Even though a good part of my day is filled with scheduling, meal planning, cleaning, and answering emails, I can't let my to-do list be the thief of my joy. So I don't.
When my Ps are in order, my life is in order.
We love to play games as a family. I've intentionally selected games for our home that allow my kiddos to practice their skills in a non-judgmental way. If worksheets and flash cards aren't jiving with your kids, stop what you are doing and play a game! Board games and card games are an excellent way for your child to gain conceptual understanding!
Here are some of our favorite math games!
Yahtzee is one of our favorite games to play together as a family. The younger kids just enjoy rolling the dice and identifying the numbers and the older kids are responsible for finding the sum on their score cards. I love that they are strengthening their addition and multiplication skills along the way.
Balance Beans is a one player pre-algebra game that my kiddos like to play during quiet time. I love that it strengthens critical thinking skills and that my children are learning how to balance equations.
Prime Climb is a strategy game that helps kids master multiplication, division, factorization, and prime numbers. This is a game that we like to play over and over again and becomes more fun as my kids develop strategical thinking.
Blokus is a strategy game that is perfect for the whole family! It reminds me of Tetris and all of my kids enjoy figuring out how they will fit the pieces together.
Qwirkle is a game that is adaptable for all ages. For the younger kids we use it to teach colors, shapes, and basic patterns. As my kids get older we play the game as intended and they like to keep track of the score using tally marks. There is strategy involved, and I love to watch when the lightbulb moment happens and they can excitedly exclaim that they got a Qwirkle which allows them to have bonus points!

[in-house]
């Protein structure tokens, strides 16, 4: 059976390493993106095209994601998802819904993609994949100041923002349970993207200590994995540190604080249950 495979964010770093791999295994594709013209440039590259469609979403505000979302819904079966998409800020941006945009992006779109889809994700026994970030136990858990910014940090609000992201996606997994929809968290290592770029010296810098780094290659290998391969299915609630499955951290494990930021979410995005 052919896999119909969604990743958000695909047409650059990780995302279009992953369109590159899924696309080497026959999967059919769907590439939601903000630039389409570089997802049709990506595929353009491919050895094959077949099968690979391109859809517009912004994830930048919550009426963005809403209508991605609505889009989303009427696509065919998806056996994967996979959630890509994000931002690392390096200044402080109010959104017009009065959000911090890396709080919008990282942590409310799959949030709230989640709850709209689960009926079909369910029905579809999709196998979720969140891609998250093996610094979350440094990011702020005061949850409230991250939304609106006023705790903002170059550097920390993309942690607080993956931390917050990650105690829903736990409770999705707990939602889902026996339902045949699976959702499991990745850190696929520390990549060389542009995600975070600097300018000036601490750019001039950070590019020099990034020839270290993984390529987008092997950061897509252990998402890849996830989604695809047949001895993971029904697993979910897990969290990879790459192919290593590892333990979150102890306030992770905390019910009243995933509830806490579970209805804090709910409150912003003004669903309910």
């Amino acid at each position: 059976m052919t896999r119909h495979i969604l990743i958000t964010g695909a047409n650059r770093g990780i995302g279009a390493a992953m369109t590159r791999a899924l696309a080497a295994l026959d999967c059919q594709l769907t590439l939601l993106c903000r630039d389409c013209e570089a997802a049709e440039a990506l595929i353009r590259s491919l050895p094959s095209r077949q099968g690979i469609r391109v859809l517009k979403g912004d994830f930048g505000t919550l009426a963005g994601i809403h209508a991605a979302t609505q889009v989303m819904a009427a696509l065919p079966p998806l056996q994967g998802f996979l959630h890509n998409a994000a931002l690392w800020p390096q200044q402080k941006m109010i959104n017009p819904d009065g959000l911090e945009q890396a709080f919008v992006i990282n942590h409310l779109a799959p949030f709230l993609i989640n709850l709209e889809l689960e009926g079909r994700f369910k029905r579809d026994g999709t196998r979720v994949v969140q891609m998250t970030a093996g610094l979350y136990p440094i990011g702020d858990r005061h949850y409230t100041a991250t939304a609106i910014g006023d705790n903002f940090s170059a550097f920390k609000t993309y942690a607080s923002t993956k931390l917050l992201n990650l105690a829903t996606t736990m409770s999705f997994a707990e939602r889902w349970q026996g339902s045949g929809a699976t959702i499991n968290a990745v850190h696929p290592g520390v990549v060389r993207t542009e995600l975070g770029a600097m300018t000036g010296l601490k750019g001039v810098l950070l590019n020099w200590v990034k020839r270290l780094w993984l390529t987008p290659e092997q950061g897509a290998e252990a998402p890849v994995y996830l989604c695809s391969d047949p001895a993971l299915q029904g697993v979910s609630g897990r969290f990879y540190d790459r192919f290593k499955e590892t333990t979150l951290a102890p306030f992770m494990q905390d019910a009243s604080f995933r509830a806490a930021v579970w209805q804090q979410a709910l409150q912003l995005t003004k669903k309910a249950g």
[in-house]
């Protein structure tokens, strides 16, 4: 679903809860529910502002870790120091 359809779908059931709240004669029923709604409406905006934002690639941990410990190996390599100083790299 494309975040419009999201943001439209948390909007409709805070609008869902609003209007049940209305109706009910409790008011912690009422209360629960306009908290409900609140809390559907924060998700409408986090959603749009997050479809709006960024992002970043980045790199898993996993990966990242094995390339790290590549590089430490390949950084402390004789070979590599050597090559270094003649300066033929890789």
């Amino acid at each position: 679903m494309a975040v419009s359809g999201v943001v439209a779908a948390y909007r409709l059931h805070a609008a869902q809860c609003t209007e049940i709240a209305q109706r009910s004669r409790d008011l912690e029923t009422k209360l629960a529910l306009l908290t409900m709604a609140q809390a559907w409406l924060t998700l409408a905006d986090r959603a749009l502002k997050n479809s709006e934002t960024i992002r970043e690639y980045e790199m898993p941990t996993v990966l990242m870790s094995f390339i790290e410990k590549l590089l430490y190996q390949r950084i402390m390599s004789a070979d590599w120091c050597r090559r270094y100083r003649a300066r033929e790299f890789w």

Mobi Math is a fun game for kids who need a little boost in the addition and subtraction department. It reminds me of Bananagrams or Scrabble (but with numbers instead of letters).
4 Way CountDown is a game that we love to play! I play with with my 2 yr olds to help with number recognition and then as they get older we use it to practice our Addition, Subtraction, Multiplication, and Division.
77 Ways to Play Tenzi is a fun way to work on number recognition and patterns. We pull this game out when we want to include even the youngest members of our family.
Q-Bitz is our FAVORITE game these days. It challenges the players to use their memory, create symmetrical patterns, and apply critical thinking. We play this game together as a family, or I send my older two off during quiet time with an individual board and stack of the challenge cards and they work independently.
Curious about homeschooling? Check out this post to learn about our favorite Math Curriculum for the early grades!
What are your favorite math games? I'd love to hear what you like to play with your family!